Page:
So I gotta get Mikey something. He’s an avid outdoorsman with a love for hunting, camping, salmon fishing, four-wheeling, boating and things like that. Probably a “high-fidelity record player with a 45-changer” is just not going to cut it. Clothing? Maybe, since he wore a camo vest for his senior prom. Yet I still want to resist just giving him money. Maybe a few dollars in a camo wallet! I’ll have to think about that one.
For guidance on graduation gift-giving, I visited a priceless treasure of mine. It is my grandmother’s graduation book. Sarah Day D’Imperio graduated from Unadilla High School on June 20, 1911. I have had her keepsake from that day for years, so I went flipping through its old, brown pages to see what she received for her graduation gifts 102 years ago.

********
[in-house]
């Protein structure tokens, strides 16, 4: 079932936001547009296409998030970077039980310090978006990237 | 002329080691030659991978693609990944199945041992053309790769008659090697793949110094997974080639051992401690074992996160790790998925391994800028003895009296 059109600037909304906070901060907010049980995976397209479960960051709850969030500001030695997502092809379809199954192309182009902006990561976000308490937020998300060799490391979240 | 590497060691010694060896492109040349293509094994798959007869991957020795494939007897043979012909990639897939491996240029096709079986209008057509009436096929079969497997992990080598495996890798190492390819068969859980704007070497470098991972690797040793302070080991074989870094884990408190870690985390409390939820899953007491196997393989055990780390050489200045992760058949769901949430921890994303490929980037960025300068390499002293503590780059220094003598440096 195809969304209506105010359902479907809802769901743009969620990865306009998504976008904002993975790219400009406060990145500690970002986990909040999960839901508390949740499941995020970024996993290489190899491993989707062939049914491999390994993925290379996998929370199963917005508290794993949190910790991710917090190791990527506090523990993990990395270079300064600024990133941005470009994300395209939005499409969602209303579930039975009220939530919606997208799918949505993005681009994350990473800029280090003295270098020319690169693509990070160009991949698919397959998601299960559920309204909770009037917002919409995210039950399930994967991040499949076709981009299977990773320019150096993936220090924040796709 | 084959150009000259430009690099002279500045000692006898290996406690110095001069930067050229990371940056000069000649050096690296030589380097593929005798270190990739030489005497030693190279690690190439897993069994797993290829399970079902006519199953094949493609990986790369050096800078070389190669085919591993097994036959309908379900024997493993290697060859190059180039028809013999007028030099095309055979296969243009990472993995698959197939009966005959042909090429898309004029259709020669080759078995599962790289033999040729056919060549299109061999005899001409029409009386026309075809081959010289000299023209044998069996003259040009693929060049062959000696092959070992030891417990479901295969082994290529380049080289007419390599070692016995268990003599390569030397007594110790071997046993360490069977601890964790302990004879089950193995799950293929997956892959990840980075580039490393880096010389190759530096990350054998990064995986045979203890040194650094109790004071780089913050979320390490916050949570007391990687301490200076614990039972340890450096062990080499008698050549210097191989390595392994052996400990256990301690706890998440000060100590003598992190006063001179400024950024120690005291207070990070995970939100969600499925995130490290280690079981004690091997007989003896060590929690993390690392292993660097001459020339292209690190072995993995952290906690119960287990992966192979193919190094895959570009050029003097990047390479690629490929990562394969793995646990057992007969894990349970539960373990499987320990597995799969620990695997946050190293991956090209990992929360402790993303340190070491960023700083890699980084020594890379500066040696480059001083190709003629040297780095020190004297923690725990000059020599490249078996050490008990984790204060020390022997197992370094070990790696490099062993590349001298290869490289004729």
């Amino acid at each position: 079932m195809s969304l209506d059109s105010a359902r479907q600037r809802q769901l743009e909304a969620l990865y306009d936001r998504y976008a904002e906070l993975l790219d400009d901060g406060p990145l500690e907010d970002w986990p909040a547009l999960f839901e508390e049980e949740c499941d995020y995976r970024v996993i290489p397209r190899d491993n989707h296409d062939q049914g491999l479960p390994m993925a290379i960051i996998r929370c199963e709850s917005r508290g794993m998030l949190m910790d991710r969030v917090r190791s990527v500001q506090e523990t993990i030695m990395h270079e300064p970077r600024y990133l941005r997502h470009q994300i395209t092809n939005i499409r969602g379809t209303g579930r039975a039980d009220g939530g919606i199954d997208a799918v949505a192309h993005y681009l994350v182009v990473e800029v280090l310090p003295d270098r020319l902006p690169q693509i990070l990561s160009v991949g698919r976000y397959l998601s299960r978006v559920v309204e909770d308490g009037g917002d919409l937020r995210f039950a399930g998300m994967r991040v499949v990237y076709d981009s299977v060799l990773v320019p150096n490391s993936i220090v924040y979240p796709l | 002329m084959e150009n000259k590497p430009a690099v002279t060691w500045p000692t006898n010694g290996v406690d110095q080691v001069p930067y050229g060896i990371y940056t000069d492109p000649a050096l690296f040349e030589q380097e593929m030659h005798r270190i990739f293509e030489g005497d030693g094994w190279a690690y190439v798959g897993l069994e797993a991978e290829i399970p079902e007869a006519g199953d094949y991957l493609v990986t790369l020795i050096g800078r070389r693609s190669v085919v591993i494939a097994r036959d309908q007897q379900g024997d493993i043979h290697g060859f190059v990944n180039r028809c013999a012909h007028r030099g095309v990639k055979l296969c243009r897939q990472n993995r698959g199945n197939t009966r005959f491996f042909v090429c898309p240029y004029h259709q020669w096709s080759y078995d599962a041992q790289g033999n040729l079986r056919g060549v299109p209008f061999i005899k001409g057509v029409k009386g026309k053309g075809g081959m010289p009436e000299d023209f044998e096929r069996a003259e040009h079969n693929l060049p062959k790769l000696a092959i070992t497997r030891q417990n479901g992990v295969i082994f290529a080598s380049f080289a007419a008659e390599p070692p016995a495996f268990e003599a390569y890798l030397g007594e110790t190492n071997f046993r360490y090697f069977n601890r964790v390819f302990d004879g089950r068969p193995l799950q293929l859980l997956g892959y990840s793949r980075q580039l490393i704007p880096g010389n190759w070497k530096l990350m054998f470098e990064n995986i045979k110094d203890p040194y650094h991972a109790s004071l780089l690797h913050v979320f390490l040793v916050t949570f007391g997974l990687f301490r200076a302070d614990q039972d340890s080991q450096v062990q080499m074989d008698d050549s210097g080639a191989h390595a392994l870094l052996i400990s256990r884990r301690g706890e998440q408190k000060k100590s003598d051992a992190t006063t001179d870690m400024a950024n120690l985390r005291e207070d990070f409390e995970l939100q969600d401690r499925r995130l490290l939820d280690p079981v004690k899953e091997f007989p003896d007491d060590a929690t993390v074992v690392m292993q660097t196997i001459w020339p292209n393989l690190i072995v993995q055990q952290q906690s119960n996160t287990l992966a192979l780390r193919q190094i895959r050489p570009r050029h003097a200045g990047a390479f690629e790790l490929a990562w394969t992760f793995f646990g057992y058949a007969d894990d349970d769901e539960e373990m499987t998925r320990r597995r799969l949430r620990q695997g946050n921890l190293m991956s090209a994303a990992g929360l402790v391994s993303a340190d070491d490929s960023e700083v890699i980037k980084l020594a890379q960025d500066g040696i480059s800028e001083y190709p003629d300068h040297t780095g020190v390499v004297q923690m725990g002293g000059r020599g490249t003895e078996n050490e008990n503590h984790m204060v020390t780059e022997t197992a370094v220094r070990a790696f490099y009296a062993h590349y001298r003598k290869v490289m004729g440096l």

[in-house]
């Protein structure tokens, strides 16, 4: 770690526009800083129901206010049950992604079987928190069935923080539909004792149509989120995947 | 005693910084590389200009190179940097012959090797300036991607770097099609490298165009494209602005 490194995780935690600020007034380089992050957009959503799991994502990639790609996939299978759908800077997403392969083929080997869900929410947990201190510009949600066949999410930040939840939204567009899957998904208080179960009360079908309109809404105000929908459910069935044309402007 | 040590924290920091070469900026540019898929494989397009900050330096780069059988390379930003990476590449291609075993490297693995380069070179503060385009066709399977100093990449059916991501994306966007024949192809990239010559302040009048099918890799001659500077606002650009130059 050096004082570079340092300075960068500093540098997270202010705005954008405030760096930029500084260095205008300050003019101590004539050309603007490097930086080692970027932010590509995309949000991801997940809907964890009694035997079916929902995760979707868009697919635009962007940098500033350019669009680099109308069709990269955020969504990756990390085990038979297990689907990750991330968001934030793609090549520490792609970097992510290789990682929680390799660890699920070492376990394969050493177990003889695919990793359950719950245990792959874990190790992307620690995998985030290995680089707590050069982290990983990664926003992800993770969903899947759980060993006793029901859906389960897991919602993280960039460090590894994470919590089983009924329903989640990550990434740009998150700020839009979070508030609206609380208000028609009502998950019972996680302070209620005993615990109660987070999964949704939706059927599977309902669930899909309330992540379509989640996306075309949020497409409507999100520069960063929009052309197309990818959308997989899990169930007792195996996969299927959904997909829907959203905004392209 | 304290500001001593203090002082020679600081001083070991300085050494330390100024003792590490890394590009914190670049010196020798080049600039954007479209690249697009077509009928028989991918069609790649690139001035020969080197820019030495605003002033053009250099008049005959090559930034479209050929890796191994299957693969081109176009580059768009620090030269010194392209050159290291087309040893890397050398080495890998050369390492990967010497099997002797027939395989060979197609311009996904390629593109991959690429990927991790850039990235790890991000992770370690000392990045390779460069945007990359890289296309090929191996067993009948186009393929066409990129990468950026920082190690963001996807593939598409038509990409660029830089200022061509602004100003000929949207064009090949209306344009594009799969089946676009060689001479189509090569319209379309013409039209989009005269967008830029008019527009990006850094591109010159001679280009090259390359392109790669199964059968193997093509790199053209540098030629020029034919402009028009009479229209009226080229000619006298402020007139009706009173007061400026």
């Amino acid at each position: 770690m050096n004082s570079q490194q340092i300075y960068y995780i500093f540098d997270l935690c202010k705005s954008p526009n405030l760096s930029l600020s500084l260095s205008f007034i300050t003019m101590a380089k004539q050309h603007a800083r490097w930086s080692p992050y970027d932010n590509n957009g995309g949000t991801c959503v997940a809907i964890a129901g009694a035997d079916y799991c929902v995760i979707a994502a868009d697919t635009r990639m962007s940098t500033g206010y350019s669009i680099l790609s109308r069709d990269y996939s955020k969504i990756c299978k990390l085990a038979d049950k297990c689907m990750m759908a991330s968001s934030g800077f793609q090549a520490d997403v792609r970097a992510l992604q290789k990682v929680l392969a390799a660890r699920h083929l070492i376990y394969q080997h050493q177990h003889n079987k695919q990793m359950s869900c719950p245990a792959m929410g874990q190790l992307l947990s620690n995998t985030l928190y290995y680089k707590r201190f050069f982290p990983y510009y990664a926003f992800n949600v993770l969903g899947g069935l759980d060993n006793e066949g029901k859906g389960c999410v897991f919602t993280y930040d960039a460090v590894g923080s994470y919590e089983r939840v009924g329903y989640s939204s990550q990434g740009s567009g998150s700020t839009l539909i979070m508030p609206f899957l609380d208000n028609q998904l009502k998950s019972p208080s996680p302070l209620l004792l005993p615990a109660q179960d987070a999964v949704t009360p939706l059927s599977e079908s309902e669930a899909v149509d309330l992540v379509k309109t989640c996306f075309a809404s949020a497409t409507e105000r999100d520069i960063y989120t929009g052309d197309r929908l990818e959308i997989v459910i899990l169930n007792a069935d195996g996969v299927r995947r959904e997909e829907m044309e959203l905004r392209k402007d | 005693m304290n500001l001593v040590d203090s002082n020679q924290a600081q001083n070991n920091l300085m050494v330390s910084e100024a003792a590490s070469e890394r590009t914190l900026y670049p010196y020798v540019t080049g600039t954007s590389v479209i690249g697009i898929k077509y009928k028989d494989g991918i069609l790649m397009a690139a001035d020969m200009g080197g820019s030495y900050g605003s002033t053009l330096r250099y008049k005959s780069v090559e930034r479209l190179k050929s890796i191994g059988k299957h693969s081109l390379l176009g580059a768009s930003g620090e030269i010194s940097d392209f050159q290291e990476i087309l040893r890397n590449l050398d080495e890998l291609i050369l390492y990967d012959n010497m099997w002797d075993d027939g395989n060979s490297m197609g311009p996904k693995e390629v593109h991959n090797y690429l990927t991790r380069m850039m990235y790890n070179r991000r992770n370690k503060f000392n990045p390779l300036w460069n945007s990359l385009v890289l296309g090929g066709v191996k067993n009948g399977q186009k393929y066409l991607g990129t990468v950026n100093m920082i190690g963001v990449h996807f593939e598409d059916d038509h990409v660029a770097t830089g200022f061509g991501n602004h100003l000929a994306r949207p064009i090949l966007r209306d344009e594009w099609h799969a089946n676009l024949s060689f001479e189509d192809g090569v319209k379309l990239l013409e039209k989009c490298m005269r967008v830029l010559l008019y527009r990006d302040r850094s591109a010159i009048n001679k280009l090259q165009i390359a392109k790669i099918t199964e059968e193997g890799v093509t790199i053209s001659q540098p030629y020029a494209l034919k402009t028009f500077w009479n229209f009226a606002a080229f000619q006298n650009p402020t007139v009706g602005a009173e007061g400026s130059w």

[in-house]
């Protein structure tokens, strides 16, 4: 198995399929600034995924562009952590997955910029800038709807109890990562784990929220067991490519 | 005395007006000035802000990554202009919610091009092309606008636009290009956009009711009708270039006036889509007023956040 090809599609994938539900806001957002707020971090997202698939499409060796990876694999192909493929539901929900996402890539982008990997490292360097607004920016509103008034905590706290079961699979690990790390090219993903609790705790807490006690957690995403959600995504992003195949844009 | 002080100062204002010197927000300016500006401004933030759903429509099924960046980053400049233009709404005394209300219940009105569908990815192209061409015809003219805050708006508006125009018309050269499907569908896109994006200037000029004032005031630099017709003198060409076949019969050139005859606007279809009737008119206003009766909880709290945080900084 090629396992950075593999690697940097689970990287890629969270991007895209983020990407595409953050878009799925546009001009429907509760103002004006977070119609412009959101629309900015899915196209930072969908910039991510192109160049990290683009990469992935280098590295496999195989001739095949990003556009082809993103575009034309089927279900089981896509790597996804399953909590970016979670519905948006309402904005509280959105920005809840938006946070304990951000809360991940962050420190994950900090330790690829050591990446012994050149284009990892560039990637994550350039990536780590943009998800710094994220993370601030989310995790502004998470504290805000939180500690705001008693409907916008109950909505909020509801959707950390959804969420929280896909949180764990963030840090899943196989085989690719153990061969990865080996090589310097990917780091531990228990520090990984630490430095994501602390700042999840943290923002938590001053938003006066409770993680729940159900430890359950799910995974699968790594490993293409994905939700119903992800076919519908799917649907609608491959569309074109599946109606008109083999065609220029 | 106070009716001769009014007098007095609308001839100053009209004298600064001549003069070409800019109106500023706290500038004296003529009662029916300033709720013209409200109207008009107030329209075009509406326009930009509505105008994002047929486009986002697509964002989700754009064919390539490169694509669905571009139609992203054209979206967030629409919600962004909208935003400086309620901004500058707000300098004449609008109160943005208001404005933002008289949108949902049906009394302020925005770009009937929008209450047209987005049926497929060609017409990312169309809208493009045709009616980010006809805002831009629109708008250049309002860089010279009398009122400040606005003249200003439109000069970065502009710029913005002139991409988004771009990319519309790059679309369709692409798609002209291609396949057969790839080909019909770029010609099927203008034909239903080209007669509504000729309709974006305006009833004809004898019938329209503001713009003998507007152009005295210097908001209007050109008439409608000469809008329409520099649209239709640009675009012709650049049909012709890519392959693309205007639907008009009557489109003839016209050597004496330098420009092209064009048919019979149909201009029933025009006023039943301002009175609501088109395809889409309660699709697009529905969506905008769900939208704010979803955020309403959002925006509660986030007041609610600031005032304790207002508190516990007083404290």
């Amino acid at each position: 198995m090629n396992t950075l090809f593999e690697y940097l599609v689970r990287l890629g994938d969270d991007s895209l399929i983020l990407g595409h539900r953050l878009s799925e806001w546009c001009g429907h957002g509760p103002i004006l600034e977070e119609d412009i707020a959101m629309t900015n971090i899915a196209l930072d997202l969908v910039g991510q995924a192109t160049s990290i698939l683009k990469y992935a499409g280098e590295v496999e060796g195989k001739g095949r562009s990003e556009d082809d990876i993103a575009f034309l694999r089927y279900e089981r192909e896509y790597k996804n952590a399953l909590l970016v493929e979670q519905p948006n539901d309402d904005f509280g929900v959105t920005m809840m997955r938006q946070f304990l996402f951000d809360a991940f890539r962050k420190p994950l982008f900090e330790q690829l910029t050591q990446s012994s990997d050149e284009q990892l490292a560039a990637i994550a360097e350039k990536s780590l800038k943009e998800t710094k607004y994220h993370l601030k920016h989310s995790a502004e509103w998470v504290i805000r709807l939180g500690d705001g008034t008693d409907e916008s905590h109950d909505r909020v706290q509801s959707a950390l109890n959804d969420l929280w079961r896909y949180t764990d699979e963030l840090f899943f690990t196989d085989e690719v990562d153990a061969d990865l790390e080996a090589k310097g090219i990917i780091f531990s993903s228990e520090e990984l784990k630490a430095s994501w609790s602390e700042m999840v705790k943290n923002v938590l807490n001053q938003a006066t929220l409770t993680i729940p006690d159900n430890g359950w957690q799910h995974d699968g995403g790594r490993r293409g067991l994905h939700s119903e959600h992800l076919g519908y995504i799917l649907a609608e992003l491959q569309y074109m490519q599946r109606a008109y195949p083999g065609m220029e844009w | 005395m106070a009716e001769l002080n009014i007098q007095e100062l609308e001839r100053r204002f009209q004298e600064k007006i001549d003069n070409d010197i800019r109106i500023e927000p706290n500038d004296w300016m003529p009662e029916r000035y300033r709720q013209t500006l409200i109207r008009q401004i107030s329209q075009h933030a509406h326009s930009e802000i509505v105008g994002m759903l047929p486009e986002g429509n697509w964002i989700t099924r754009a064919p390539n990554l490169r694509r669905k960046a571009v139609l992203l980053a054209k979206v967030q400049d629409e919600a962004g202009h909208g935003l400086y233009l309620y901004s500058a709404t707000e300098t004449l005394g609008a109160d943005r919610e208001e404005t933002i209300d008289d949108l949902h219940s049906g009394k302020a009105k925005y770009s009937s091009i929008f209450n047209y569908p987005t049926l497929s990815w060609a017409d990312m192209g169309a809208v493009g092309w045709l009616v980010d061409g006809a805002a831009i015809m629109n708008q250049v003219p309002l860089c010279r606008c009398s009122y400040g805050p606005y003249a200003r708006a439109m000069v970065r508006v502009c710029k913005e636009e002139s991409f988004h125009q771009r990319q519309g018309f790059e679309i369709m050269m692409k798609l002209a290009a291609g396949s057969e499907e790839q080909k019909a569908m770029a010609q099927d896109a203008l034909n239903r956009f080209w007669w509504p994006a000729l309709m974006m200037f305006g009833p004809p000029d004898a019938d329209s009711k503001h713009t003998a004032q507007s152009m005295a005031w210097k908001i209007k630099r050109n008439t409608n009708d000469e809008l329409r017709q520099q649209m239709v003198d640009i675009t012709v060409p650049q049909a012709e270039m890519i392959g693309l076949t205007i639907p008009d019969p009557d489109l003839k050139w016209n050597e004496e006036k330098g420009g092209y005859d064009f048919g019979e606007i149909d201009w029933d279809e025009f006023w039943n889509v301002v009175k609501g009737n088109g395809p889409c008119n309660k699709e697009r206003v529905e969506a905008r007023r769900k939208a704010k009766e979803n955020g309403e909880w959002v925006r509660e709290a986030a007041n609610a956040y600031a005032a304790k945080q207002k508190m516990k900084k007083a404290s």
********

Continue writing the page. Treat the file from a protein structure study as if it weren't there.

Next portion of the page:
The list in the book, in now-faded ink with the perfect penmanship my grandmother was known for, is an eye-opener.
A Mrs. Flaesch gave my grandmother a “pair of kid gloves.” Mrs. Mullane gave her a hat brush. Mrs. Oles gave her a paper cutter. Mrs. Gurlach gave her a cup and saucer. Ethel King graced my grandmother with “a shiny pair of scissors.” Mrs. Clyde’s gift was “beauty pins.” Mrs. Woodruff gave her a “selection of perfumery.” Mr. Joyce gave her a belt pin, and Mrs. Joyce gave my grandmother a bon-bon dish. Kathryn Jones gave “a sugar shell butter knife” and Dr. Butler surprised her with a “shirtwaist ring.” Five different women gave her fans.
It’s quite a list, isn’t it? Practical, fancy, nostalgic and whimsical (two men gave her “books of toasts”). So different from today’s graduation gifts. Different times. Not an electronic item in the bunch. No clothes. Many handmade items. Items my grandmother could use in everyday life in Unadilla in 1911: embroidery scissors, three spoons, an Italian pin, silk stockings, a “gardening hat,” some cuff buttons and a “fancy umbrella.”